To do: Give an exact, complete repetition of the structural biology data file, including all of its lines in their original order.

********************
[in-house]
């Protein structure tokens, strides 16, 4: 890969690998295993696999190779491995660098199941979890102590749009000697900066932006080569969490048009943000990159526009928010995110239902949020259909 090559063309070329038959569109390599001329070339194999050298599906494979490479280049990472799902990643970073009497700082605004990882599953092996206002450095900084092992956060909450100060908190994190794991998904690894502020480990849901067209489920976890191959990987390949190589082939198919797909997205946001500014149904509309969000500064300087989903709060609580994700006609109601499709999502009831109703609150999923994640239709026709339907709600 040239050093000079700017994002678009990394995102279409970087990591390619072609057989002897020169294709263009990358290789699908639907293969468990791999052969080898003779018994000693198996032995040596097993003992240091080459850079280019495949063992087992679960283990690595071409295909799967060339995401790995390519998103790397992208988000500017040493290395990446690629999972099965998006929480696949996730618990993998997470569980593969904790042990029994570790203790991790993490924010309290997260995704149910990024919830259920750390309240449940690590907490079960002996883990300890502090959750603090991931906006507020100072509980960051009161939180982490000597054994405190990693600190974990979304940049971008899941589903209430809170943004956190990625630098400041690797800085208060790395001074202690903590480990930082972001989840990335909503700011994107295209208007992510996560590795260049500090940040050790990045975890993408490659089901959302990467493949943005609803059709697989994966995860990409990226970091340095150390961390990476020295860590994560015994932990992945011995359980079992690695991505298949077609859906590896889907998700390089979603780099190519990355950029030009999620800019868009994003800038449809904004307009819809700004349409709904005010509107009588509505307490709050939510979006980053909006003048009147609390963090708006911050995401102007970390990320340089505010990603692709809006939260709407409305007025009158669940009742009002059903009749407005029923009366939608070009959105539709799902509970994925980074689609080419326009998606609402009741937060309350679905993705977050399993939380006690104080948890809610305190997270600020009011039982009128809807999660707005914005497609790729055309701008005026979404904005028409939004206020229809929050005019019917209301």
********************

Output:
[in-house]
């Protein structure tokens, strides 16, 4: 890969690998295993696999190779491995660098199941979890102590749009000697900066932006080569969490048009943000990159526009928010995110239902949020259909 090559063309070329038959569109390599001329070339194999050298599906494979490479280049990472799902990643970073009497700082605004990882599953092996206002450095900084092992956060909450100060908190994190794991998904690894502020480990849901067209489920976890191959990987390949190589082939198919797909997205946001500014149904509309969000500064300087989903709060609580994700006609109601499709999502009831109703609150999923994640239709026709339907709600 040239050093000079700017994002678009990394995102279409970087990591390619072609057989002897020169294709263009990358290789699908639907293969468990791999052969080898003779018994000693198996032995040596097993003992240091080459850079280019495949063992087992679960283990690595071409295909799967060339995401790995390519998103790397992208988000500017040493290395990446690629999972099965998006929480696949996730618990993998997470569980593969904790042990029994570790203790991790993490924010309290997260995704149910990024919830259920750390309240449940690590907490079960002996883990300890502090959750603090991931906006507020100072509980960051009161939180982490000597054994405190990693600190974990979304940049971008899941589903209430809170943004956190990625630098400041690797800085208060790395001074202690903590480990930082972001989840990335909503700011994107295209208007992510996560590795260049500090940040050790990045975890993408490659089901959302990467493949943005609803059709697989994966995860990409990226970091340095150390961390990476020295860590994560015994932990992945011995359980079992690695991505298949077609859906590896889907998700390089979603780099190519990355950029030009999620800019868009994003800038449809904004307009819809700004349409709904005010509107009588509505307490709050939510979006980053909006003048009147609390963090708006911050995401102007970390990320340089505010990603692709809006939260709407409305007025009158669940009742009002059903009749407005029923009366939608070009959105539709799902509970994925980074689609080419326009998606609402009741937060309350679905993705977050399993939380006690104080948890809610305190997270600020009011039982009128809807999660707005914005497609790729055309701008005026979404904005028409939004206020229809929050005019019917209301």